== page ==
Makinson: e-books are the new paperback
09.02.10 | Benedicte Page
Publishers need to “keep a tight control of rights and a measure of authority over pricing” if they are to ride the tide of the digital revolution, Penguin Group c.e.o. John Makinson has said in an opinion piece for the Wall Street Journal.
Writing in the aftermath of the e-book pricing battle between Macmillan US and Amazon, and following Amazon’s acquisition of digital rights for titles by authors including Steven Covey, Ian McEwan and Paolo Coelho, Makinson argued that publishers must have the right to access all channels and platforms for their books, and that there was limited room for flexibility on e-book pricing and author royalties.
Makinson invoked Penguin’s past, calling the e-book a “direct descendent of the 1930s paperback” on the back of which Allen Lane began the publishing company in 1935. “Penguin’s paperback idea eventually collapsed . . . because hardback publishers decided to publish the paperbacks themselves rather than to sell the rights. Penguin responded by moving into the hardback market and now all of the world’s major publishers operate on the same integrated basis,” he wrote.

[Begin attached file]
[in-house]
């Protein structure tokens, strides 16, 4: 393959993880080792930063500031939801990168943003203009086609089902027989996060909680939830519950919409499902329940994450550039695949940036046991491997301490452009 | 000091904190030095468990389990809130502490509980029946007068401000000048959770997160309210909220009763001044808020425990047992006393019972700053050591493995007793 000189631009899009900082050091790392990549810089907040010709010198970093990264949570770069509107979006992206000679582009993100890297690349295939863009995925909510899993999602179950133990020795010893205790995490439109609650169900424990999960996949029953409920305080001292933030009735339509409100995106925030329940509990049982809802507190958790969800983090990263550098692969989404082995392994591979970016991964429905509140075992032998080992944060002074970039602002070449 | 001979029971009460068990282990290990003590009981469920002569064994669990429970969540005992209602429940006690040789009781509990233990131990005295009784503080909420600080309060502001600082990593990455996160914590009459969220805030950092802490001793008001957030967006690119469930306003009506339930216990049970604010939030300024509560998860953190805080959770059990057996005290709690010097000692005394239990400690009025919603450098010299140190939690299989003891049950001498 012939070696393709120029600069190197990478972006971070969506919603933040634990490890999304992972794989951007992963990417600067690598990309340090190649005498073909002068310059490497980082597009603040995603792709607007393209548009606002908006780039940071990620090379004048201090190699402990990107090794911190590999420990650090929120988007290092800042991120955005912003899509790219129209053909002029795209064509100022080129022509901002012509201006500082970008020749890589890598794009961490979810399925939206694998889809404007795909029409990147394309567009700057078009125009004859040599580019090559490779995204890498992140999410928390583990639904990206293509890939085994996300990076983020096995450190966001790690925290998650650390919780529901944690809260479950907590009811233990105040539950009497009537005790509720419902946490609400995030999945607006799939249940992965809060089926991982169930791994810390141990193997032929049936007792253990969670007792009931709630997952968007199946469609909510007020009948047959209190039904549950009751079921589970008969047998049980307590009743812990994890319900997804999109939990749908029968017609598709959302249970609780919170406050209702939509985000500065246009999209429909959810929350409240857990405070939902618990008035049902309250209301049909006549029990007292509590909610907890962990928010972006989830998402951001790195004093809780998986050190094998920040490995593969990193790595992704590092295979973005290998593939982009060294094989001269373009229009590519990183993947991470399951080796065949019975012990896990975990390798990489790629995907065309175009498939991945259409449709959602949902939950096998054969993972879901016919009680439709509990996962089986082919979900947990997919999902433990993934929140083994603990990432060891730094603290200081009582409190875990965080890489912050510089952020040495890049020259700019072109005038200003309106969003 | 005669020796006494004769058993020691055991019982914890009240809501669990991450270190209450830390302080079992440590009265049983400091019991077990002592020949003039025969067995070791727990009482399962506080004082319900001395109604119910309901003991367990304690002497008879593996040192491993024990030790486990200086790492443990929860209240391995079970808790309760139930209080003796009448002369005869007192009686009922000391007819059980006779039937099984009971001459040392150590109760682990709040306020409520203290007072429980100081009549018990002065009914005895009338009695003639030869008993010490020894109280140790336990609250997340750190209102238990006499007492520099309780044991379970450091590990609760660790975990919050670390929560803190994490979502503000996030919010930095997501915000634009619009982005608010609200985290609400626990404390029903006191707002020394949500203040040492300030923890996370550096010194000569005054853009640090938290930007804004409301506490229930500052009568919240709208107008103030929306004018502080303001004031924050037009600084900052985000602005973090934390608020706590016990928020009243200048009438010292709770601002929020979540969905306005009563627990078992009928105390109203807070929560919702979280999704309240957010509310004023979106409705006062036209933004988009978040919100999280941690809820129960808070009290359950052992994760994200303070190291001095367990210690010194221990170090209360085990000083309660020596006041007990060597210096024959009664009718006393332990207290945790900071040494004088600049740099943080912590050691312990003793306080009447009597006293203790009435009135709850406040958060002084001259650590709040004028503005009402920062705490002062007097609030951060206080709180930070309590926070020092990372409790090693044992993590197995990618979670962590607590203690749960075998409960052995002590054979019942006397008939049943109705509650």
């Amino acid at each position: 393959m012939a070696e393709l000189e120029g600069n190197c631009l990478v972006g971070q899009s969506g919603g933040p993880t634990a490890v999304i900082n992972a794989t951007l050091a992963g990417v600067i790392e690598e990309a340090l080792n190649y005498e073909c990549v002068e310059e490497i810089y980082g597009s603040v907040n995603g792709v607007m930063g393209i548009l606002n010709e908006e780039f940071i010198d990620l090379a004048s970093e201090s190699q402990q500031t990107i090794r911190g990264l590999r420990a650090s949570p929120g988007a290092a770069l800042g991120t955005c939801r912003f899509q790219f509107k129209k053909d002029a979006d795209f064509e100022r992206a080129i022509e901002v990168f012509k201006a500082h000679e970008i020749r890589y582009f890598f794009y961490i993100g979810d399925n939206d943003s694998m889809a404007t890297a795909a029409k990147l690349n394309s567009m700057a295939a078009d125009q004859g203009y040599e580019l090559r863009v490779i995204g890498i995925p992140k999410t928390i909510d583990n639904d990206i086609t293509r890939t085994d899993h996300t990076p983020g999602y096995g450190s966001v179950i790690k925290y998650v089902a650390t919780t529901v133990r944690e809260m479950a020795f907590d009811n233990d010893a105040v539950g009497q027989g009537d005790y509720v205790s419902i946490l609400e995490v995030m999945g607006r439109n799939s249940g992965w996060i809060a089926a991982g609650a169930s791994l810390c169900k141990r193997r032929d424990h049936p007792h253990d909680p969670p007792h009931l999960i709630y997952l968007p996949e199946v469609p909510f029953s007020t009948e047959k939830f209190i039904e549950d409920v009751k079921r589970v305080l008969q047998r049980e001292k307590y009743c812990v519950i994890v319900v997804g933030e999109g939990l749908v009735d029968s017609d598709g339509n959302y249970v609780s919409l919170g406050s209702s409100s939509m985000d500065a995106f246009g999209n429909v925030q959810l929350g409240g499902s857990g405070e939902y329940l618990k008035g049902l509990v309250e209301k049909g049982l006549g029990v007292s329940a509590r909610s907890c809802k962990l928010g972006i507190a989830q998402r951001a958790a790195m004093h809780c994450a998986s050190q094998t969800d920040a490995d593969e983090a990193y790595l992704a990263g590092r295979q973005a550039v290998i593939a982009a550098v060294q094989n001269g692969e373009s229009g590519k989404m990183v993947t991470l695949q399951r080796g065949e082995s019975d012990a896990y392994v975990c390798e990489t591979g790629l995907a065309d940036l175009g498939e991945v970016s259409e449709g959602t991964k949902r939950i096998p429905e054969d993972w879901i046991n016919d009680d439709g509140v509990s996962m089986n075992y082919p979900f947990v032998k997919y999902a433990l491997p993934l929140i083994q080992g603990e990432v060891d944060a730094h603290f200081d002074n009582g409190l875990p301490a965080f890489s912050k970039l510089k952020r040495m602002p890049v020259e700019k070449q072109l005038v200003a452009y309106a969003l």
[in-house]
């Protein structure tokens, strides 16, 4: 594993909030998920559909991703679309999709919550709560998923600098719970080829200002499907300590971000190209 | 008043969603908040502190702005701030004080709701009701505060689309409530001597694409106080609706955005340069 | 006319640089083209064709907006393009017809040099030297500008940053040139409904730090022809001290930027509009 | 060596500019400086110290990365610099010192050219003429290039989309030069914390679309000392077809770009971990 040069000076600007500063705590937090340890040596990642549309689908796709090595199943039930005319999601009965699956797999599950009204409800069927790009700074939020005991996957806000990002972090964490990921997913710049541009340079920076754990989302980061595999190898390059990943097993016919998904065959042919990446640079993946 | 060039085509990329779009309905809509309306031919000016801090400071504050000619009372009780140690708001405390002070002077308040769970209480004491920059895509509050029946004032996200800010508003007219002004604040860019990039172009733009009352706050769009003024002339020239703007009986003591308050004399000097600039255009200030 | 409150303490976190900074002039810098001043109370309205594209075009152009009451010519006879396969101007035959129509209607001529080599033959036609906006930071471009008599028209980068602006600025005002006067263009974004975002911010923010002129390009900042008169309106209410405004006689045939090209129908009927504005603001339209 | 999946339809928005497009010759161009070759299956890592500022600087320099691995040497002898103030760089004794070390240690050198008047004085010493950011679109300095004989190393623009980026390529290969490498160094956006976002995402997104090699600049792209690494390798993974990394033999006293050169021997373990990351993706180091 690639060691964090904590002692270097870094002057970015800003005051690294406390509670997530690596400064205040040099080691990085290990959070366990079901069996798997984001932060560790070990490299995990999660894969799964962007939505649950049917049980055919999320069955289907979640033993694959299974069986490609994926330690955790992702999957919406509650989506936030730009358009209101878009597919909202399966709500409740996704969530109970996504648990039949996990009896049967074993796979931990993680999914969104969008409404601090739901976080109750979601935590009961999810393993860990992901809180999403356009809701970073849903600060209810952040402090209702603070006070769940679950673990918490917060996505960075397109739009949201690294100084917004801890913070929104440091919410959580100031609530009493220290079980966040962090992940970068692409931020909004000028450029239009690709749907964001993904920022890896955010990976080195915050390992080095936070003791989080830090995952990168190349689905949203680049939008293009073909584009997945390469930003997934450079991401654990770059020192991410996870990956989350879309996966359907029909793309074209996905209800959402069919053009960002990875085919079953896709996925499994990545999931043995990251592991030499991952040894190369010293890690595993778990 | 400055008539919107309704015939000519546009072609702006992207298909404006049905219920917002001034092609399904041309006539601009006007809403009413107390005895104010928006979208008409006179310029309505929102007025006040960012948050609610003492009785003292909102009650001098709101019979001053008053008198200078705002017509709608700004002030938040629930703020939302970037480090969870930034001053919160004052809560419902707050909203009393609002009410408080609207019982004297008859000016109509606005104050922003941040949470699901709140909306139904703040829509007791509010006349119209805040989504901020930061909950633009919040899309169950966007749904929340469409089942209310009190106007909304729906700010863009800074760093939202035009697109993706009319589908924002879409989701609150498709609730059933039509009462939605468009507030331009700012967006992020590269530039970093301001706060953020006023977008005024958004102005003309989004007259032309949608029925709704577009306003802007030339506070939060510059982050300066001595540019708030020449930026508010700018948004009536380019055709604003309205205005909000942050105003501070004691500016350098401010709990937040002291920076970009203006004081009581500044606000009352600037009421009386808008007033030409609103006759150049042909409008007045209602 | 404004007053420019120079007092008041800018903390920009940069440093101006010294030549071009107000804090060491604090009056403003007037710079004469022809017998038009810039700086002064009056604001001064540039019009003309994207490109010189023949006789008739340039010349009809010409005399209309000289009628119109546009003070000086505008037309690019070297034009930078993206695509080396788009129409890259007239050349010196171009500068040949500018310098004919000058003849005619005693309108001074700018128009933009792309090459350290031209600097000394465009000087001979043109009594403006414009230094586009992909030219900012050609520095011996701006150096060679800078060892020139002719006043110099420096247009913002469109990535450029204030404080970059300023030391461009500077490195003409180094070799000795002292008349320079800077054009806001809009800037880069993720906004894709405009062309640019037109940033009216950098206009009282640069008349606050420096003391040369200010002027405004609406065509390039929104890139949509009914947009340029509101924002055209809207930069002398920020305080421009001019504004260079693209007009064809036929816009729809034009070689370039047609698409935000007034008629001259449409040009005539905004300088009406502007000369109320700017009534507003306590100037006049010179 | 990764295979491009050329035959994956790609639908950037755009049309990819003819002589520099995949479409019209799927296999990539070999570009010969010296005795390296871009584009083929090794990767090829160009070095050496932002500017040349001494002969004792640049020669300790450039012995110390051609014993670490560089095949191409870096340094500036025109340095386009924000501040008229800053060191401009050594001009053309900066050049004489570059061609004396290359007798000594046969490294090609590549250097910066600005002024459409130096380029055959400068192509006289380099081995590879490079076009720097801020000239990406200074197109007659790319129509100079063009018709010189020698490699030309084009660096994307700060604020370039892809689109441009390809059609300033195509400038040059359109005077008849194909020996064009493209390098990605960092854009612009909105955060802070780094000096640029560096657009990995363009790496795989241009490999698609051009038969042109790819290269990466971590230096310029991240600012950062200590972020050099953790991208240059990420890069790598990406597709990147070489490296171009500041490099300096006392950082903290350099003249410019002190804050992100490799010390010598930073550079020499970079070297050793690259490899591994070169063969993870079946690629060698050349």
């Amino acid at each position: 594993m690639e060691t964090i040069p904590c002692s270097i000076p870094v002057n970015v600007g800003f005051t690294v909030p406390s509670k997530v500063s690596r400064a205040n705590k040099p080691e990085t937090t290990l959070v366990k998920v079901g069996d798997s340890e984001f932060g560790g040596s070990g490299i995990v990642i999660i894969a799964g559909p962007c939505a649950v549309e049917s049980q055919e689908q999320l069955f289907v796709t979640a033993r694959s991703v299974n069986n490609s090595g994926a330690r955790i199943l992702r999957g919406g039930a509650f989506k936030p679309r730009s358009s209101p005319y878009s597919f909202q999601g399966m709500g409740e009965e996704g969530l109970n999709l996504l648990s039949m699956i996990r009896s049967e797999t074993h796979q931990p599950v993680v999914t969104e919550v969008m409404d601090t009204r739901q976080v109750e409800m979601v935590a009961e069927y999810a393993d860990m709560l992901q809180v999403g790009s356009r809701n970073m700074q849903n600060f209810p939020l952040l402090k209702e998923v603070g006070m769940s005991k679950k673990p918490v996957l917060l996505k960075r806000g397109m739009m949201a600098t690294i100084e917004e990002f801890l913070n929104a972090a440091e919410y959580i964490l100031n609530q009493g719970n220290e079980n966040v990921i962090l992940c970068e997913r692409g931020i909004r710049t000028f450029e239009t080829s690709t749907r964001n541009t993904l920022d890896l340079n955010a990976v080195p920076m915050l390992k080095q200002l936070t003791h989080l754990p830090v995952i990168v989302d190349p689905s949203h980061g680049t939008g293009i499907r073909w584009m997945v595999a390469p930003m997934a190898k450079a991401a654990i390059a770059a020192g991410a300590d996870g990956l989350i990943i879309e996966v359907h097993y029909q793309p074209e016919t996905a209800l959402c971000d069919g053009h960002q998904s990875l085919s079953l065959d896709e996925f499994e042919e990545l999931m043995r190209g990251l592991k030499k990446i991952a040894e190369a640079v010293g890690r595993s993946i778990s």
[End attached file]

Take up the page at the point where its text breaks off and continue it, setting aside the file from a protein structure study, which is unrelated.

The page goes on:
“The integrated model has become universal because it works. The cost of acquiring, editing,
selling and marketing a book doesn’t change when one format, a paperback or an e-book for example, gains ground at the expense of another.”
Makinson also argued that there was limited scope to play with e-book prices and royalties, saying: “The small cost of producing ebooks is viewed by authors as an opportunity for higher royalties and by consumers as an opportunity for lower prices. Fair enough. Yet the physical cost of a book – manufacturing, transportation and warehousing – is just under 10% of its retail price. Ten per cent is also, as it happens, roughly the average margin of the consumer book publishing industry and what’s needed to keep investing in new writing and new ideas. So there’s some room for discussion but not much.”